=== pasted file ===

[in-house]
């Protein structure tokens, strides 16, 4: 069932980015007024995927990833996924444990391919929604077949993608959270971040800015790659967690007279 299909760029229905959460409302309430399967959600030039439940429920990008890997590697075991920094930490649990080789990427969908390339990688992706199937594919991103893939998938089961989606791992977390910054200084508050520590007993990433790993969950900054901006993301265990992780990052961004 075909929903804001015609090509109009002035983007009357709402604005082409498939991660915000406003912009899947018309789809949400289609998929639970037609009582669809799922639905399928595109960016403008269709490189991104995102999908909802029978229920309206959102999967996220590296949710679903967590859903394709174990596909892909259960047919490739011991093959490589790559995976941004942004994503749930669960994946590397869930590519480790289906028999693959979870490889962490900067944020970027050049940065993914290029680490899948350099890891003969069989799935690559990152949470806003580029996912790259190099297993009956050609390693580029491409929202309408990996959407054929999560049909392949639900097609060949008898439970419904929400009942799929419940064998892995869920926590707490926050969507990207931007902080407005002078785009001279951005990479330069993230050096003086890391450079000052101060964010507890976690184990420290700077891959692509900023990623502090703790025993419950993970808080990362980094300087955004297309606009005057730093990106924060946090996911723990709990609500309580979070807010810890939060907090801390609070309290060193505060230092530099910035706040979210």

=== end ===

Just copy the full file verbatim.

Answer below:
[in-house]
């Protein structure tokens, strides 16, 4: 069932980015007024995927990833996924444990391919929604077949993608959270971040800015790659967690007279 299909760029229905959460409302309430399967959600030039439940429920990008890997590697075991920094930490649990080789990427969908390339990688992706199937594919991103893939998938089961989606791992977390910054200084508050520590007993990433790993969950900054901006993301265990992780990052961004 075909929903804001015609090509109009002035983007009357709402604005082409498939991660915000406003912009899947018309789809949400289609998929639970037609009582669809799922639905399928595109960016403008269709490189991104995102999908909802029978229920309206959102999967996220590296949710679903967590859903394709174990596909892909259960047919490739011991093959490589790559995976941004942004994503749930669960994946590397869930590519480790289906028999693959979870490889962490900067944020970027050049940065993914290029680490899948350099890891003969069989799935690559990152949470806003580029996912790259190099297993009956050609390693580029491409929202309408990996959407054929999560049909392949639900097609060949008898439970419904929400009942799929419940064998892995869920926590707490926050969507990207931007902080407005002078785009001279951005990479330069993230050096003086890391450079000052101060964010507890976690184990420290700077891959692509900023990623502090703790025993419950993970808080990362980094300087955004297309606009005057730093990106924060946090996911723990709990609500309580979070807010810890939060907090801390609070309290060193505060230092530099910035706040979210």